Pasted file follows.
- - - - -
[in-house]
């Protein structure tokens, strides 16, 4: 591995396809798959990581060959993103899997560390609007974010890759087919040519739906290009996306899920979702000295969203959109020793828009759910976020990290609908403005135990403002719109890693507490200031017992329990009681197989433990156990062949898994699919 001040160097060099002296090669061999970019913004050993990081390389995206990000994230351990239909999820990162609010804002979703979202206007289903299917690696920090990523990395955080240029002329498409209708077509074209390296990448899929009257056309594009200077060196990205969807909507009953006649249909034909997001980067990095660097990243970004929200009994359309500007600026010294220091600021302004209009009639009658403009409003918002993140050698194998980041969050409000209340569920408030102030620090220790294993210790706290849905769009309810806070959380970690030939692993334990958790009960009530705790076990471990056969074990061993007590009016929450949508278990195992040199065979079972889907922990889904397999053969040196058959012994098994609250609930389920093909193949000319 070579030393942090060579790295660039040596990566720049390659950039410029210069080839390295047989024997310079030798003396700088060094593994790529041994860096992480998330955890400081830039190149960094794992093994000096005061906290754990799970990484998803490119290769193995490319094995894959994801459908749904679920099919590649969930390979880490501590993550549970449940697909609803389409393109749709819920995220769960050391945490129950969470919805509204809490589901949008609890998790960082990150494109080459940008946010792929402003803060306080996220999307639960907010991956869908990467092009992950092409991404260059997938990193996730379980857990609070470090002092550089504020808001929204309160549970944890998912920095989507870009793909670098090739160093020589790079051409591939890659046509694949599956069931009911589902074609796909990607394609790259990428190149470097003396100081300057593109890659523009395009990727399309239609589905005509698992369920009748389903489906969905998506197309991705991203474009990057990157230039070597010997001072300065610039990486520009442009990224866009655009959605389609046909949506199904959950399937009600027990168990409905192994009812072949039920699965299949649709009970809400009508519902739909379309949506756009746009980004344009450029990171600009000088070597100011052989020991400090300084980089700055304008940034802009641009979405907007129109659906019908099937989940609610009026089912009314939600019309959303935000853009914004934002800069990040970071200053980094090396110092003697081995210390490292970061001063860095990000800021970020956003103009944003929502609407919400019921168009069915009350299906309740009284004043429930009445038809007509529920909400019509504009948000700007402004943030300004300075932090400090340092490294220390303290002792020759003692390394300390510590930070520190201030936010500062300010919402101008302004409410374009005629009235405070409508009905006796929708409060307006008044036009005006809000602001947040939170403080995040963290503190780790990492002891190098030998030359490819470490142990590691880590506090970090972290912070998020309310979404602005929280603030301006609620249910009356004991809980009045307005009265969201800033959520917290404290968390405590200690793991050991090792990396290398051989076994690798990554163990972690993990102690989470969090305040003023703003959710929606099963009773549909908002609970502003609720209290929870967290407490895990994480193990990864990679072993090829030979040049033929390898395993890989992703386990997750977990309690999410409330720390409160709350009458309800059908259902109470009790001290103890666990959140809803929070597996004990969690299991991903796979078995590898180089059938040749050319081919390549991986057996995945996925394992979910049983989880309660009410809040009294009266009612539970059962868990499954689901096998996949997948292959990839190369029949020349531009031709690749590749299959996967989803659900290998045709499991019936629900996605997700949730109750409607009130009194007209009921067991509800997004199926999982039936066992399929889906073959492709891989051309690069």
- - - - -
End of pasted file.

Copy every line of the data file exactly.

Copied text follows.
[in-house]
């Protein structure tokens, strides 16, 4: 591995396809798959990581060959993103899997560390609007974010890759087919040519739906290009996306899920979702000295969203959109020793828009759910976020990290609908403005135990403002719109890693507490200031017992329990009681197989433990156990062949898994699919 001040160097060099002296090669061999970019913004050993990081390389995206990000994230351990239909999820990162609010804002979703979202206007289903299917690696920090990523990395955080240029002329498409209708077509074209390296990448899929009257056309594009200077060196990205969807909507009953006649249909034909997001980067990095660097990243970004929200009994359309500007600026010294220091600021302004209009009639009658403009409003918002993140050698194998980041969050409000209340569920408030102030620090220790294993210790706290849905769009309810806070959380970690030939692993334990958790009960009530705790076990471990056969074990061993007590009016929450949508278990195992040199065979079972889907922990889904397999053969040196058959012994098994609250609930389920093909193949000319 070579030393942090060579790295660039040596990566720049390659950039410029210069080839390295047989024997310079030798003396700088060094593994790529041994860096992480998330955890400081830039190149960094794992093994000096005061906290754990799970990484998803490119290769193995490319094995894959994801459908749904679920099919590649969930390979880490501590993550549970449940697909609803389409393109749709819920995220769960050391945490129950969470919805509204809490589901949008609890998790960082990150494109080459940008946010792929402003803060306080996220999307639960907010991956869908990467092009992950092409991404260059997938990193996730379980857990609070470090002092550089504020808001929204309160549970944890998912920095989507870009793909670098090739160093020589790079051409591939890659046509694949599956069931009911589902074609796909990607394609790259990428190149470097003396100081300057593109890659523009395009990727399309239609589905005509698992369920009748389903489906969905998506197309991705991203474009990057990157230039070597010997001072300065610039990486520009442009990224866009655009959605389609046909949506199904959950399937009600027990168990409905192994009812072949039920699965299949649709009970809400009508519902739909379309949506756009746009980004344009450029990171600009000088070597100011052989020991400090300084980089700055304008940034802009641009979405907007129109659906019908099937989940609610009026089912009314939600019309959303935000853009914004934002800069990040970071200053980094090396110092003697081995210390490292970061001063860095990000800021970020956003103009944003929502609407919400019921168009069915009350299906309740009284004043429930009445038809007509529920909400019509504009948000700007402004943030300004300075932090400090340092490294220390303290002792020759003692390394300390510590930070520190201030936010500062300010919402101008302004409410374009005629009235405070409508009905006796929708409060307006008044036009005006809000602001947040939170403080995040963290503190780790990492002891190098030998030359490819470490142990590691880590506090970090972290912070998020309310979404602005929280603030301006609620249910009356004991809980009045307005009265969201800033959520917290404290968390405590200690793991050991090792990396290398051989076994690798990554163990972690993990102690989470969090305040003023703003959710929606099963009773549909908002609970502003609720209290929870967290407490895990994480193990990864990679072993090829030979040049033929390898395993890989992703386990997750977990309690999410409330720390409160709350009458309800059908259902109470009790001290103890666990959140809803929070597996004990969690299991991903796979078995590898180089059938040749050319081919390549991986057996995945996925394992979910049983989880309660009410809040009294009266009612539970059962868990499954689901096998996949997948292959990839190369029949020349531009031709690749590749299959996967989803659900290998045709499991019936629900996605997700949730109750409607009130009194007209009921067991509800997004199926999982039936066992399929889906073959492709891989051309690069």